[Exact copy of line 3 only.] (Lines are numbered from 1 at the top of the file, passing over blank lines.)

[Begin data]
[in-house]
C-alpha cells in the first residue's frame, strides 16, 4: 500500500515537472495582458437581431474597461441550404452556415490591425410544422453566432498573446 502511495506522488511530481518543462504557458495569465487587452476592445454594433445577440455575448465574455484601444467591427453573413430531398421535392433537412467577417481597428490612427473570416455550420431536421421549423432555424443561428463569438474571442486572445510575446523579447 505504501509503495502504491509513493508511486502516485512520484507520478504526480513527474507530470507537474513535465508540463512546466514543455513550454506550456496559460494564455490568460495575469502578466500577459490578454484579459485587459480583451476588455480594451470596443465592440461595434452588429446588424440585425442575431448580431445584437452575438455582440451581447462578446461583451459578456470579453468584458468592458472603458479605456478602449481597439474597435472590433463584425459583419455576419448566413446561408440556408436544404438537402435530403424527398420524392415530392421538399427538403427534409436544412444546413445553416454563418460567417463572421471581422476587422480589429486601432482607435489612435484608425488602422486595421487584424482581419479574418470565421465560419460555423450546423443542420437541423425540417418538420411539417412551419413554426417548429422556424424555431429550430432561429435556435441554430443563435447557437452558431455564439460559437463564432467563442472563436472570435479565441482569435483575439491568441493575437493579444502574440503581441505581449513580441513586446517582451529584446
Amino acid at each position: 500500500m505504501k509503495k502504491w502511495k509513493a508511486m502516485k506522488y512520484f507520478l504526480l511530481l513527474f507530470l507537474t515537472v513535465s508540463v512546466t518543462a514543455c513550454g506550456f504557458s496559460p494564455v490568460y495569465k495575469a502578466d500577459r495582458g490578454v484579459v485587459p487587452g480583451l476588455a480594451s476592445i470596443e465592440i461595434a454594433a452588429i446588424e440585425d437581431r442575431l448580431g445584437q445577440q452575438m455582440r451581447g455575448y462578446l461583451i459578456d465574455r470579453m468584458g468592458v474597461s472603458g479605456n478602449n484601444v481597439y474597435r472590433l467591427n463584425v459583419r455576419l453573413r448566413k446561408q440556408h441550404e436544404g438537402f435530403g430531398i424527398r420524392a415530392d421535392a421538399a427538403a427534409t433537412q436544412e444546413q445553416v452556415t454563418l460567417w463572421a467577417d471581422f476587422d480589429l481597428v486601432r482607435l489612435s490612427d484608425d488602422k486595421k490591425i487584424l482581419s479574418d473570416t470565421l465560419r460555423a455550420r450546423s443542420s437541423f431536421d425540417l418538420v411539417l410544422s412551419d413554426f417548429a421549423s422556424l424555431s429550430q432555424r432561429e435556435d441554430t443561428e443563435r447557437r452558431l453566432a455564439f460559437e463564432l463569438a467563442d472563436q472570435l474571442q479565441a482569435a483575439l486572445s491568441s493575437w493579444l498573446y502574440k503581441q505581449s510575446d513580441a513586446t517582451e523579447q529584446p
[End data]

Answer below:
Amino acid at each position: 500500500m505504501k509503495k502504491w502511495k509513493a508511486m502516485k506522488y512520484f507520478l504526480l511530481l513527474f507530470l507537474t515537472v513535465s508540463v512546466t518543462a514543455c513550454g506550456f504557458s496559460p494564455v490568460y495569465k495575469a502578466d500577459r495582458g490578454v484579459v485587459p487587452g480583451l476588455a480594451s476592445i470596443e465592440i461595434a454594433a452588429i446588424e440585425d437581431r442575431l448580431g445584437q445577440q452575438m455582440r451581447g455575448y462578446l461583451i459578456d465574455r470579453m468584458g468592458v474597461s472603458g479605456n478602449n484601444v481597439y474597435r472590433l467591427n463584425v459583419r455576419l453573413r448566413k446561408q440556408h441550404e436544404g438537402f435530403g430531398i424527398r420524392a415530392d421535392a421538399a427538403a427534409t433537412q436544412e444546413q445553416v452556415t454563418l460567417w463572421a467577417d471581422f476587422d480589429l481597428v486601432r482607435l489612435s490612427d484608425d488602422k486595421k490591425i487584424l482581419s479574418d473570416t470565421l465560419r460555423a455550420r450546423s443542420s437541423f431536421d425540417l418538420v411539417l410544422s412551419d413554426f417548429a421549423s422556424l424555431s429550430q432555424r432561429e435556435d441554430t443561428e443563435r447557437r452558431l453566432a455564439f460559437e463564432l463569438a467563442d472563436q472570435l474571442q479565441a482569435a483575439l486572445s491568441s493575437w493579444l498573446y502574440k503581441q505581449s510575446d513580441a513586446t517582451e523579447q529584446p